Format

Send to

Choose Destination
Biomed Mater. 2010 Oct;5(5):054109. doi: 10.1088/1748-6041/5/5/054109. Epub 2010 Sep 28.

Structural and degradation characteristics of an innovative porous PLGA/TCP scaffold incorporated with bioactive molecular icaritin.

Author information

1
Department of Orthopaedics and Traumatology, The Chinese University of Hong Kong, Hong Kong SAR, People's Republic of China.

Abstract

Phytomolecules may chemically bind to scaffold materials for medical applications. The present study used an osteoconductive porous poly(l-lactide-co-glycolide)/tricalcium phosphate (PLGA/TCP) to incorporate an exogenous phytoestrogenic molecule icaritin to form a PLGA/TCP/icaritin composite scaffold material with potential slow release of icaritin during scaffold degradation. Accordingly, the present study was designed to investigate its in vitro degradation characteristics and the release pattern of icaritin at three different doses (74 mg, 7.4 mg and 0.74 mg per 100 g PLGA/TCP, i.e. in the PLGA/TCP/icaritin-H, -M and -L groups, respectively). A PLGA/TCP/icaritin porous composite scaffold was fabricated using a computer-controlled printing machine. The PLGA/TCP/icaritin scaffolds were incubated in saline at 37 °C for 12 weeks and the pure PLGA/TCP scaffold served as a control. During the 12 weeks in vitro degradation, the scaffolds in all four groups showed changes, including a decrease in weight, volume and pore size of the composite scaffold, while there was a decrease in acidity and an increase in Ca and lactic acid concentrations in the degradation medium, especially after 7 weeks. The rate of degradation was explained by the relationship with the content of icaritin incorporated into the scaffolds. The higher the icaritin content in the scaffolds, the slower the degradation could be observed during 12 weeks. After 12 weeks, the SEM showed that the surface of the PLGA/TCP and PLGA/TCP/icaritin-L groups was relatively smooth with a gradual decrease in number and size of the micropores, while the porous morphology on the surface of the PLGA/TCP/icaritin-M and PLGA/TCP/icaritin-H groups was partly maintained, accompanied by a decrease in phosphate (P) and calcium (Ca) contents at the surface. Though the mechanical property of the PLGA/TCP/icaritin scaffold decreased after degradation, its porous structure was maintained, which was essential for cell migration and ingrowth of newly regenerated tissues in vivo. The controlled release of icaritin from the composite scaffold reached about 70% of the incorporated icaritin into the degradation medium after 12 weeks. The above findings suggested that the structural and degradation properties of the porous composite PLGA/TCP/icaritin scaffold were dependent on icaritin concentrations. This innovative composite porous scaffold material developed in the present study may be used as a good scaffold material for enhancing bone repair, especially at high concentrations of icaritin. In vivo confirmation is, however, needed to substantiate our in vitro findings.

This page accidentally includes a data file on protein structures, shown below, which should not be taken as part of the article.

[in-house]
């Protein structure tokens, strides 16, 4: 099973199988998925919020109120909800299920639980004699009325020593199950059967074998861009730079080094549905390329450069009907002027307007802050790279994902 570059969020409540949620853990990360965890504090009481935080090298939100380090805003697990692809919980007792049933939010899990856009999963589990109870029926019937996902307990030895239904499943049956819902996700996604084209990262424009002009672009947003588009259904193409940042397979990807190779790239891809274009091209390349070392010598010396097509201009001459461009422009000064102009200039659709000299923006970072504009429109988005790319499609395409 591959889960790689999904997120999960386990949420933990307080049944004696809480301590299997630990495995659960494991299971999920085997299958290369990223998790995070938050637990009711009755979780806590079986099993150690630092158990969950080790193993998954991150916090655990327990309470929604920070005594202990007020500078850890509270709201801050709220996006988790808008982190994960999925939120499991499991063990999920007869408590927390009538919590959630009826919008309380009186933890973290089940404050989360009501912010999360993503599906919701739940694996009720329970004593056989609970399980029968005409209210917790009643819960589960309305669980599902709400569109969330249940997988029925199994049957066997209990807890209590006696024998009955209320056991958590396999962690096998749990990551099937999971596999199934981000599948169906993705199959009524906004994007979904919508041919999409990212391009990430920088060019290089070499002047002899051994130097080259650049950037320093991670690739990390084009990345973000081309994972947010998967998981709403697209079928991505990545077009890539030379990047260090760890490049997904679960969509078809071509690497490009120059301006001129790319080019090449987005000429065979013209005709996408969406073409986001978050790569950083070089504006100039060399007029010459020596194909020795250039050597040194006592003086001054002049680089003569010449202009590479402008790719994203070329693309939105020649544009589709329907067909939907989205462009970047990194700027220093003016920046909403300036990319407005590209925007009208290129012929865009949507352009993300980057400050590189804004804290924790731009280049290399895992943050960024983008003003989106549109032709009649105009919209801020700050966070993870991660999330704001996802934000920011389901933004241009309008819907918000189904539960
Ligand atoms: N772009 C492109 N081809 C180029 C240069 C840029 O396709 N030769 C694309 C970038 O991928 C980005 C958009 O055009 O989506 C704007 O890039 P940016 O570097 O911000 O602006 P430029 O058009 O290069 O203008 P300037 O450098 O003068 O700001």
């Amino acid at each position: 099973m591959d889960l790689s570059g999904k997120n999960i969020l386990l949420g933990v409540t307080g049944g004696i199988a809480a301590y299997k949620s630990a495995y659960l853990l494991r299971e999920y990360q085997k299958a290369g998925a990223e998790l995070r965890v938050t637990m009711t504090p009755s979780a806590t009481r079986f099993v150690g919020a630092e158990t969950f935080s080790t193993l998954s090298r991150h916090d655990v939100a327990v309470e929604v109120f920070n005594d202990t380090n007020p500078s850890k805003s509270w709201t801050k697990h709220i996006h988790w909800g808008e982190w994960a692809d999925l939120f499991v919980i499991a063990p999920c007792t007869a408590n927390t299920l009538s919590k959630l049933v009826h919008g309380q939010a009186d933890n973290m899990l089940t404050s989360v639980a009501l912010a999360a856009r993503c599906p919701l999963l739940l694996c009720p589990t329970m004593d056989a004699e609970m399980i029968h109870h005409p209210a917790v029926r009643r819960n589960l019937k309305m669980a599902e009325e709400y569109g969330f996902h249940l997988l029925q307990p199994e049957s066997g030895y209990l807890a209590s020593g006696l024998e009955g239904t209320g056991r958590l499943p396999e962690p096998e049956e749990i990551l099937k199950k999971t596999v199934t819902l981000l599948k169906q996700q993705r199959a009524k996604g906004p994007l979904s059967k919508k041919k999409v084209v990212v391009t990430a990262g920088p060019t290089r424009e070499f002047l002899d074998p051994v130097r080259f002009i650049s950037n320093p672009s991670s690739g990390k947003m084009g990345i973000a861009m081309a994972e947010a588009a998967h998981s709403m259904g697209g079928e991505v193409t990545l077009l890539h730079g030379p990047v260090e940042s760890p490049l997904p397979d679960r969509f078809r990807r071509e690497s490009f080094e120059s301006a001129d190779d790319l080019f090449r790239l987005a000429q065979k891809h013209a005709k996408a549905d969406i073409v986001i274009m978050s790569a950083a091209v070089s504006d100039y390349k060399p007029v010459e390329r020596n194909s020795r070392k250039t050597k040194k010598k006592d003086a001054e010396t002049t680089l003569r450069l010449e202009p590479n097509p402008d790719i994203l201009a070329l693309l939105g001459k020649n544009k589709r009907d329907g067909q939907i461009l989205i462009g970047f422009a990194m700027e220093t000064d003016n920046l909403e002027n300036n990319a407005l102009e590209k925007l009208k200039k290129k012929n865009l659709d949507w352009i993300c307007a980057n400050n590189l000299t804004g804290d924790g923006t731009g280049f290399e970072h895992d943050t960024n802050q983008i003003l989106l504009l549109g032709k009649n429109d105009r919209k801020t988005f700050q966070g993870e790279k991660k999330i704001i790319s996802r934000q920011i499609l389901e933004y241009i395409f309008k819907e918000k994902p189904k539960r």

PMID:
20876954
DOI:
10.1088/1748-6041/5/5/054109
[Indexed for MEDLINE]

Supplemental Content

Full text links

Icon for IOP Publishing Ltd.
Loading ...
Support Center